Working at a supermarket allows me to get a feel for what types of labels can really fool a customer. One of the most common mistakes I see is depicted in the photo above (this was a gift from my friend Cathy. It opens up to a pad of paper. I love it!) Here are some more tips for you, based on what I’ve seen at work.
“Agave Light” and “Light Olive Oil” does not have less calories or fat
The word “light” or “lite” used on labels for sugars and/or oils most often means means the product is light in color. Sometimes it could means light texture.
Multigrain, nine-grain, whatever…. isn’t necessarily whole grain, and isn’t necessarily the best choice
Look on the ingredient list for “whole grains”, such as oats, whole wheat flour, quinoa, amaranth, etc. You want these to be close to the top of the list, which would mean they are more prevalent in the product. If they aren’t listed towards the top, look for another product.
Rye bread is most often not 100% whole grain (or even 100% rye)
Many people mistakenly believe that rye bread is 100% whole grain bread. Check out the rye bread in your store’s bread aisle and you will see that most rye breads have enriched wheat flour listed as the first ingredient. The rye flour is typically somewhere towards the bottom of the list. So there may be some whole grains in the bread, but it’s certainly not 100% whole grain (or rye!). Don’t be fooled.
“Hazelnut spread with a hint of cocoa and skim milk” isn’t good for you
I won’t list the name of the product, but I am willing to bet you know what I’m talking about. I can’t believe how many people think this “chocolate hazelnut spread” is actually good for them. Check out the sugar on the ingredient list, it’s almost one full day’s worth in one tiny serving size!
Peanut butter “with no cholesterol” isn’t any better than any other peanut butter
News flash! You will never find cholesterol in any peanut butter, or other nut butter for that matter. Why? Because cholesterol is only found in animal products. Don’t be fooled into thinking that a peanut butter that says “no cholesterol” on the label is any better for you than others. And let’s not forget, chips are cholesterol free too…are they beneficial to your health? Not necessarily.
Extra crunchy peanut butter isn’t necessarily any better for you than smooth, and neither is “Natural” peanut butter
I don’t know what it is about the extra “crunch” in peanut and almond butters that make people think it’s better for them…perhaps it’s the perception of more fiber? I don’t know, but crunchy or smooth, both varieties have the same nutrition facts (if they are the same brand).
And “natural” peanut butter isn’t necessarily any better for you than “unnatural” peanut butter. It could still have added sugars and fats such as palm oil (so can organic nut butters!). The best type of nut butter, in my opinion, is one that is simply the nut and perhaps a bit of salt.
Just because the label says “Dark Chocolate” doesn’t necessarily mean it has the health benefits of real dark chocolate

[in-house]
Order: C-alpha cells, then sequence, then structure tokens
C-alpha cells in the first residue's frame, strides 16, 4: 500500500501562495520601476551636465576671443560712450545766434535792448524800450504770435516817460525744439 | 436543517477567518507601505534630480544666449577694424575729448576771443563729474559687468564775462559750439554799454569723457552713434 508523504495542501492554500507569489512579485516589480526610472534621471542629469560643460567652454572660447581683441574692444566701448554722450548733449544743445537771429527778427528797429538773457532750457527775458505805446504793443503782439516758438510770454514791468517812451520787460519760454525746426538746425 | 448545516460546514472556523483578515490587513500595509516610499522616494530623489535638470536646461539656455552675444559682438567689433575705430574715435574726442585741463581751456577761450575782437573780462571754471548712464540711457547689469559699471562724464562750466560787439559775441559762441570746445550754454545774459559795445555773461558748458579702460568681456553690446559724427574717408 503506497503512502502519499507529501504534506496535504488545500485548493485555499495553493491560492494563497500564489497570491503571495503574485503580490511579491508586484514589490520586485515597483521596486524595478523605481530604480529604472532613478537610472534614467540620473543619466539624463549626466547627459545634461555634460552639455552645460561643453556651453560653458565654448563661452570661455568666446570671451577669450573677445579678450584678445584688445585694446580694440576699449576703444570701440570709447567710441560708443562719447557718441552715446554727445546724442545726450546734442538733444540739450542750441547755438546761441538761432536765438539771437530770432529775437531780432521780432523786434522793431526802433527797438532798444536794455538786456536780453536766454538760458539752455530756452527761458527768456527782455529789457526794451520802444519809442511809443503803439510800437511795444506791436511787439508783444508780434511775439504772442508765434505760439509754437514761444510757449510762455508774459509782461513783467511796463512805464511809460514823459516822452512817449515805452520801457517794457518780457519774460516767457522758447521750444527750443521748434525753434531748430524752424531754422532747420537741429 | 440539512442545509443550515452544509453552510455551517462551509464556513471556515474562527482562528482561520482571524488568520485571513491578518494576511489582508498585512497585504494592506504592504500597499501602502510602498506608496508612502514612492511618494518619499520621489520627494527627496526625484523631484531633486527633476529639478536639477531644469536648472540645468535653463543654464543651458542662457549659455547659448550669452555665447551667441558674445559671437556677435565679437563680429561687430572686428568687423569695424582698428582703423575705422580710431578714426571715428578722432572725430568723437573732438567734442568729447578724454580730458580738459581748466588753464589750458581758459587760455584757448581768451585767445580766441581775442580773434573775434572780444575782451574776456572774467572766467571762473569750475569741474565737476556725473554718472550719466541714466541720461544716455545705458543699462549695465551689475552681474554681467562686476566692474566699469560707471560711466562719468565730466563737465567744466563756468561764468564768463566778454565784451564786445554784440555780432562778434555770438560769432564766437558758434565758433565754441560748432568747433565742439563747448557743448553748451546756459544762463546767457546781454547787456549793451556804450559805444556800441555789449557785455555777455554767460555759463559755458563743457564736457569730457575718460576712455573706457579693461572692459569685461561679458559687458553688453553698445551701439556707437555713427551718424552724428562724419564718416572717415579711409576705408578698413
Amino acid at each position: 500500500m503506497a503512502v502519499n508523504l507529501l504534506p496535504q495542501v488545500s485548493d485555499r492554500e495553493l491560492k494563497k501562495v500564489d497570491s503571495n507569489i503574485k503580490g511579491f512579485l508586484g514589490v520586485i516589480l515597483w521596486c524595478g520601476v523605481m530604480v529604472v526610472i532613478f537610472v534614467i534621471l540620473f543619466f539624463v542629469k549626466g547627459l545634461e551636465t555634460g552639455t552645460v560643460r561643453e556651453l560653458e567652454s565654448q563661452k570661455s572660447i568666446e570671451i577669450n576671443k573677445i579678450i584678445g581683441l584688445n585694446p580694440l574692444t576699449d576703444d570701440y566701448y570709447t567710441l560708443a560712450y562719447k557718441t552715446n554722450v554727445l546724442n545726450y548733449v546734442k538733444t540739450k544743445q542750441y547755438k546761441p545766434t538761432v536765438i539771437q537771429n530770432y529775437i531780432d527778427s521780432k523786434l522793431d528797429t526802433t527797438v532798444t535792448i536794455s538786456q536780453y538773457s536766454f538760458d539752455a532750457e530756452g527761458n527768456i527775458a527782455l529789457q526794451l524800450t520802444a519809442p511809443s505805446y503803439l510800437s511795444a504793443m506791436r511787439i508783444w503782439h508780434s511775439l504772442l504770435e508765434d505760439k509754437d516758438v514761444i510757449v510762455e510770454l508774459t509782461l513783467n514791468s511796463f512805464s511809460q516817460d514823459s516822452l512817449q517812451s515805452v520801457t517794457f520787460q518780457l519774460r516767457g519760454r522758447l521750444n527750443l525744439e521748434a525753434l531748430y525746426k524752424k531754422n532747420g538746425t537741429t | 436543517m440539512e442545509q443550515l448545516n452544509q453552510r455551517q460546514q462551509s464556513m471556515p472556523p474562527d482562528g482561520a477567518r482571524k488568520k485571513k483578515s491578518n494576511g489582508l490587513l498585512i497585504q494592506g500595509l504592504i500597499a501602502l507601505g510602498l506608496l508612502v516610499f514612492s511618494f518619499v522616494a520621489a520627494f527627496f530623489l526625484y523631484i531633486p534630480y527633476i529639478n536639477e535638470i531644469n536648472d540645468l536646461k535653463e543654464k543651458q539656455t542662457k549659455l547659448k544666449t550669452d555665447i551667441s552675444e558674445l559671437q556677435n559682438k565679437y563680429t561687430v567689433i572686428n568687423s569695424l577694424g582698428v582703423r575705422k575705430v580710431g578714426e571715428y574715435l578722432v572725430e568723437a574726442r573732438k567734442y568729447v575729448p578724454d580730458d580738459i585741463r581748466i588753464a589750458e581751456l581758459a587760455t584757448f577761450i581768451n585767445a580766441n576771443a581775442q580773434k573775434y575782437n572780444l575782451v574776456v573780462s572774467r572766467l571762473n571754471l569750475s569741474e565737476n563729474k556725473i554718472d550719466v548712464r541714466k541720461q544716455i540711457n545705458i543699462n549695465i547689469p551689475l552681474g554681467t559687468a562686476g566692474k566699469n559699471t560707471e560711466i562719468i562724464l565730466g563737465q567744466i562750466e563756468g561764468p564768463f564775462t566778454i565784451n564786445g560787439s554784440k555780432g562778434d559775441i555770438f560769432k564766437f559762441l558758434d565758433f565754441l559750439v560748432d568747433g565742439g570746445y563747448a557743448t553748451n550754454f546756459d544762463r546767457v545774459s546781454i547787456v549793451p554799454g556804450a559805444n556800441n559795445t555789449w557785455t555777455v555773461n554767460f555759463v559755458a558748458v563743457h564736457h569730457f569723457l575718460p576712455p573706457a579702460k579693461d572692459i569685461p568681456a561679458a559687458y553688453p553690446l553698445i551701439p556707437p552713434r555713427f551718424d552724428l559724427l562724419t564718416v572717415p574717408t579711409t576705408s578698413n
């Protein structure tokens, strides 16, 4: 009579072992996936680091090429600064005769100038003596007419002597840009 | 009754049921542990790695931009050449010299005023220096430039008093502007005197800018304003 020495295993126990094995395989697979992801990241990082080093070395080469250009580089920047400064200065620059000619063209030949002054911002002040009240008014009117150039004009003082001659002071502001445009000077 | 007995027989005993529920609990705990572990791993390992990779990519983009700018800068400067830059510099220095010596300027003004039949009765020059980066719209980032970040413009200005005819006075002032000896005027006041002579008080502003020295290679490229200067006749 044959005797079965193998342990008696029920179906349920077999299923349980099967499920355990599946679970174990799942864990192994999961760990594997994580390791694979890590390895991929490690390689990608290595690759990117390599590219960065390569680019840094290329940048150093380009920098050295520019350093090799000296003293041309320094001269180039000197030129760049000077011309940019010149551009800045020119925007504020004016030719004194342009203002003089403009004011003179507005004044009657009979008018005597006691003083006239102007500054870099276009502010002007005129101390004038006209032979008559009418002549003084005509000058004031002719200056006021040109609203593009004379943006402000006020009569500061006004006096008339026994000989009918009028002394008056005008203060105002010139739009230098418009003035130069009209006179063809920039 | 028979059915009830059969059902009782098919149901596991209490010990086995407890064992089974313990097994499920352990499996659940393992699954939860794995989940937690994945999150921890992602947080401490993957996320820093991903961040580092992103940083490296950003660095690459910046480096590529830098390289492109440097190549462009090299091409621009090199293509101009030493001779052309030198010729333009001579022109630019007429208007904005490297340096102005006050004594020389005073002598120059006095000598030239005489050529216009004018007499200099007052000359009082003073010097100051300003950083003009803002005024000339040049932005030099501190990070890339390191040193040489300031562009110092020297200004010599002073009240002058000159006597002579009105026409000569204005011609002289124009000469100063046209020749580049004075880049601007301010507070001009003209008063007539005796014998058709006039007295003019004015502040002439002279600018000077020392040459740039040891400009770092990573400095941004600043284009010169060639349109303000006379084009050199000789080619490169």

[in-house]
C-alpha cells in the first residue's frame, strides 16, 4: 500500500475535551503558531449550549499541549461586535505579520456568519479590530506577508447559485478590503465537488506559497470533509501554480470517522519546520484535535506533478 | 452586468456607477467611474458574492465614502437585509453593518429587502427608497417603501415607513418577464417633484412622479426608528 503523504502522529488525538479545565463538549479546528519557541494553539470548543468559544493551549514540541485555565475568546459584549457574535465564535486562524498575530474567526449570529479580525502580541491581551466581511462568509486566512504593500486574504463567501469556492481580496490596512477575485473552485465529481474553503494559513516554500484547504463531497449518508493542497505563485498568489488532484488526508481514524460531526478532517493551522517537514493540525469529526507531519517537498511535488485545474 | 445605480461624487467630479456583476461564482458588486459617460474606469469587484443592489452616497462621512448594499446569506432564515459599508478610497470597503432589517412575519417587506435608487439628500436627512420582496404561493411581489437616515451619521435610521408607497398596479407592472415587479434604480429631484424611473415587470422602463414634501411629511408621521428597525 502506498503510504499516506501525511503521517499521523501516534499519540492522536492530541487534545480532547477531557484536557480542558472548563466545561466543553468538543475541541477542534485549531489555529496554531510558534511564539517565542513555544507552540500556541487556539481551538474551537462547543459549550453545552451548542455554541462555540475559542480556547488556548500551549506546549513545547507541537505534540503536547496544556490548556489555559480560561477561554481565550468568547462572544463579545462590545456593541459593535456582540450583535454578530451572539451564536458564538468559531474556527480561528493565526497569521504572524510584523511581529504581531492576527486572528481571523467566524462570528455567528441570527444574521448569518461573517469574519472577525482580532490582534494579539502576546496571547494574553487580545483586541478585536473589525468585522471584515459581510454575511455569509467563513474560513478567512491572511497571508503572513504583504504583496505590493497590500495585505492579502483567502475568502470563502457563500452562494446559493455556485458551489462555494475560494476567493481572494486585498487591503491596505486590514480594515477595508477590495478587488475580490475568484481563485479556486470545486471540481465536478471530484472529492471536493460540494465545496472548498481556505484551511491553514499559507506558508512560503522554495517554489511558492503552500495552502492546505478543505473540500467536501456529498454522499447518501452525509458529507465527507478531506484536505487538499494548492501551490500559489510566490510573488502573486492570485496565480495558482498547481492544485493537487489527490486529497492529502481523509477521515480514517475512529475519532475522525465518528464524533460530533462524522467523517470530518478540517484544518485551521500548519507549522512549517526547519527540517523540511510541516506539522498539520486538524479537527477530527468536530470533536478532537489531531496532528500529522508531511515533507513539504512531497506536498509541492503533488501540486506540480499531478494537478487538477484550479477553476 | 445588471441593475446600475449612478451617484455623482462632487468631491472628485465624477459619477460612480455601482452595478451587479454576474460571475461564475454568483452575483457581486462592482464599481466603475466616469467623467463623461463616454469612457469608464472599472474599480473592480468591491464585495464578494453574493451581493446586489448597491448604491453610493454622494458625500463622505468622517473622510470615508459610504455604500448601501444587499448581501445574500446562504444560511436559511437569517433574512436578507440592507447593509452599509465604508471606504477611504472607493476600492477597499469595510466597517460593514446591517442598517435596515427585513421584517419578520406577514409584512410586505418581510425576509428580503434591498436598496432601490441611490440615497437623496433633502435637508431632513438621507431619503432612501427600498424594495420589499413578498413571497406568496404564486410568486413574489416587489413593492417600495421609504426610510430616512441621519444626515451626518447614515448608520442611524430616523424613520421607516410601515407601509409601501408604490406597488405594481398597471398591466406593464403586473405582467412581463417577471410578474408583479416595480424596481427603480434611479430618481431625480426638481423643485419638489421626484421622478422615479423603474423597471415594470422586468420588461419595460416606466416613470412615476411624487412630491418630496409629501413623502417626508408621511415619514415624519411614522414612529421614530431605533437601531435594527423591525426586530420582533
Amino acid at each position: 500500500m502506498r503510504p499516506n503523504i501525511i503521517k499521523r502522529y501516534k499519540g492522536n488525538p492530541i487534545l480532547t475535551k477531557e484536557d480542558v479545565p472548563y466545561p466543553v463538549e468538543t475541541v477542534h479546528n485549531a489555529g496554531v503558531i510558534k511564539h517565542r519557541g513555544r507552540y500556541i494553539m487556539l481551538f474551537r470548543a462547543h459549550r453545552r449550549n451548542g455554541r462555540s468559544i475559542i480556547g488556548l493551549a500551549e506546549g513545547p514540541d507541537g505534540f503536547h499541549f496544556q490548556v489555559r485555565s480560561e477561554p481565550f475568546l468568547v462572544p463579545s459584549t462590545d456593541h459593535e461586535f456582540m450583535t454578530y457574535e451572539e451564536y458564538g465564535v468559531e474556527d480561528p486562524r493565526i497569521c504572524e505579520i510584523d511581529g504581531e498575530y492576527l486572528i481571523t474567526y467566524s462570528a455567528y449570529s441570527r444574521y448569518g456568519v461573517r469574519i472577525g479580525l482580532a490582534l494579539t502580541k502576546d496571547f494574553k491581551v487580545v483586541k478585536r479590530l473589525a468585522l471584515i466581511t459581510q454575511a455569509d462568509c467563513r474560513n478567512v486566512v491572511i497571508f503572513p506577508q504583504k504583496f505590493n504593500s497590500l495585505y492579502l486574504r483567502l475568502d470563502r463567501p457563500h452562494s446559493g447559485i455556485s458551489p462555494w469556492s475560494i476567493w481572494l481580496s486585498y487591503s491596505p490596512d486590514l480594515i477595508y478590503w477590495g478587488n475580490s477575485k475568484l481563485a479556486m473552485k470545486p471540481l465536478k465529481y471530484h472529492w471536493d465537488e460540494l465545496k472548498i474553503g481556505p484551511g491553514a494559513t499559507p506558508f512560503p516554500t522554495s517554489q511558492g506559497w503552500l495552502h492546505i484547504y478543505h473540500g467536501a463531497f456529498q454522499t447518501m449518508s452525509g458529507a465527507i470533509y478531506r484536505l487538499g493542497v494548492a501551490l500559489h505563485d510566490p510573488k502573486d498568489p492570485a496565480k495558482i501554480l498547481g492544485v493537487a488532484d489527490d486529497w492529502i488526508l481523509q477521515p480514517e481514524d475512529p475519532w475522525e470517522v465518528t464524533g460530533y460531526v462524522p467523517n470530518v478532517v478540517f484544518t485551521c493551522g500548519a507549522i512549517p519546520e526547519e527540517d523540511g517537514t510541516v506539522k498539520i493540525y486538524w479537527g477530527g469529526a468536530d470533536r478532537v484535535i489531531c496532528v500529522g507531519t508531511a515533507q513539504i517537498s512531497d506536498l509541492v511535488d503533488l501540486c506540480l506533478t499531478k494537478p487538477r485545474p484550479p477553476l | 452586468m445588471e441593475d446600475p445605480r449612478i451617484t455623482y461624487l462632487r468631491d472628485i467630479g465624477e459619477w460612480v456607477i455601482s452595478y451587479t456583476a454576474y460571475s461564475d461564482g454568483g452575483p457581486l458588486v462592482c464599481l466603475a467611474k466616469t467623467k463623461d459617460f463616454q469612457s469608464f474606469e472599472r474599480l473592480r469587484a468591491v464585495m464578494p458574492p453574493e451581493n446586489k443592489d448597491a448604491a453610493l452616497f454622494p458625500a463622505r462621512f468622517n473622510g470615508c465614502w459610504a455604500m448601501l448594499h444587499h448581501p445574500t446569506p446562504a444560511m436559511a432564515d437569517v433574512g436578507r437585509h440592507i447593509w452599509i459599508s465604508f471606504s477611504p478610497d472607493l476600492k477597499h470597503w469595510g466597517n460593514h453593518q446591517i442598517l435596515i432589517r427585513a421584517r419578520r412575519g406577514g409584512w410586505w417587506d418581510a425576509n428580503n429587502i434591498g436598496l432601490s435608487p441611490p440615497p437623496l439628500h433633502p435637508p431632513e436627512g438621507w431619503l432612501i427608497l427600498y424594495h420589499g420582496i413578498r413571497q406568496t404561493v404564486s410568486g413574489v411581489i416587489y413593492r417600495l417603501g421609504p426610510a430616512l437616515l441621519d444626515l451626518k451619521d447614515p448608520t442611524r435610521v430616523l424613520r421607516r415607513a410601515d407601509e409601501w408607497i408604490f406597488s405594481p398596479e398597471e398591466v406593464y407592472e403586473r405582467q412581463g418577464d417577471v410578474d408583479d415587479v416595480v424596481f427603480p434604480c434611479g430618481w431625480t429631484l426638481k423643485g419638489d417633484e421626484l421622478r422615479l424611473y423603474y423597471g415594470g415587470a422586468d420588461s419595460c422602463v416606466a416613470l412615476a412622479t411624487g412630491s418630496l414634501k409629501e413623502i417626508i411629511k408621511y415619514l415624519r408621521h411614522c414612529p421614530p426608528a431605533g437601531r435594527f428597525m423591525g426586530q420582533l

“Dark chocolate”, also called “plain chocolate” or “black chocolate”, is produced by adding fat and sugar to cocoa. It is chocolate with zero or much less milk than milk chocolate. The U.S. has no official definition for dark chocolate but European rules specify a minimum of 35% cocoa solids. <—- Wikepedia definition So in other words, companies can call anything dark chocolate. Many companies will just darken their chocolate and call it “dark”. I like to look for a percentage of cocoa, specifically 65% or more. And don’t worry if you’ve been fooled in the past, I was consuming “Dark Chocolate unsweetened cocoa powder” for quite a long time until I read this (below).
Greek yogurt isn’t always better, and all brands certainly aren’t the same!
I like to recommend Greek yogurt to my clients because it’s higher in protein and lower in sugar. That is….most of the time.
I was once fooled in the grocery store when I bought the Greek yogurt pictured above. It was definitely lower in sugar (most regular yogurts have at least 12 grams of sugar) but the protein was lower than most regular yogurts! I was bummed. Also, the calcium was low (I look for at least 20% DV) and there was zero vitamin D. Boo.
All margarine is not bad, and butter isn’t always superior
This is a question I get quite often, “which is better, butter or margarine?”. In my opinion there is no right answer. Butter is made from cream, therefore it contains cholesterol and saturated fat. Margarine is made from oil, therefore it’s cholesterol free, but it does contain saturated fat. Something else that some margarines contain are trans fats, but they do not all contain them (look on the ingredient list and make sure there are zero partially hydrogenated fats). I typically say use whichever one you like best! They both contain fat and calories, and should be used in moderation, so choose base on your taste preference. And of course there are plenty of butter and margarine products out there that are lower in fat and calories, but that just requires a bit of research.
QUESTION: What was the last label or product that fooled you?
What are you doing for New Year’s Eve? We still don’t know, but all that matters is that I have an awesome outfit!